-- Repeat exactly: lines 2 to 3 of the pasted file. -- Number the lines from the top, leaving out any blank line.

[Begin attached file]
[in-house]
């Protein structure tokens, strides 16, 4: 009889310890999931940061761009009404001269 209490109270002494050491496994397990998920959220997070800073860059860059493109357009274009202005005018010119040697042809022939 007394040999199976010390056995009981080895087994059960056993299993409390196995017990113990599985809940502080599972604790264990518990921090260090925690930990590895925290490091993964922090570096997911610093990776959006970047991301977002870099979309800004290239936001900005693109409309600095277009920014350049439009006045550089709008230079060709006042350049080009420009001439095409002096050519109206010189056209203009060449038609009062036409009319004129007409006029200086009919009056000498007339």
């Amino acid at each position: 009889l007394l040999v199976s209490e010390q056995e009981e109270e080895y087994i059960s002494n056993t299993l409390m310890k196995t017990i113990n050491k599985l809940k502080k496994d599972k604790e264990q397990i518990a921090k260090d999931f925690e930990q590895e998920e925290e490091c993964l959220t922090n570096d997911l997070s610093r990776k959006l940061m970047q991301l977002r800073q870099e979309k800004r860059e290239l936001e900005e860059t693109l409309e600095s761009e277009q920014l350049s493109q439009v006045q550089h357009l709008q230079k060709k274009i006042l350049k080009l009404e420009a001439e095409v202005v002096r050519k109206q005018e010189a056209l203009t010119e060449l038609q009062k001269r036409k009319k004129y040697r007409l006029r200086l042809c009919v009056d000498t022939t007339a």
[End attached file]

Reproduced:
């Protein structure tokens, strides 16, 4: 009889310890999931940061761009009404001269 209490109270002494050491496994397990998920959220997070800073860059860059493109357009274009202005005018010119040697042809022939 007394040999199976010390056995009981080895087994059960056993299993409390196995017990113990599985809940502080599972604790264990518990921090260090925690930990590895925290490091993964922090570096997911610093990776959006970047991301977002870099979309800004290239936001900005693109409309600095277009920014350049439009006045550089709008230079060709006042350049080009420009001439095409002096050519109206010189056209203009060449038609009062036409009319004129007409006029200086009919009056000498007339």
């Amino acid at each position: 009889l007394l040999v199976s209490e010390q056995e009981e109270e080895y087994i059960s002494n056993t299993l409390m310890k196995t017990i113990n050491k599985l809940k502080k496994d599972k604790e264990q397990i518990a921090k260090d999931f925690e930990q590895e998920e925290e490091c993964l959220t922090n570096d997911l997070s610093r990776k959006l940061m970047q991301l977002r800073q870099e979309k800004r860059e290239l936001e900005e860059t693109l409309e600095s761009e277009q920014l350049s493109q439009v006045q550089h357009l709008q230079k060709k274009i006042l350049k080009l009404e420009a001439e095409v202005v002096r050519k109206q005018e010189a056209l203009t010119e060449l038609q009062k001269r036409k009319k004129y040697r007409l006029r200086l042809c009919v009056d000498t022939t007339a």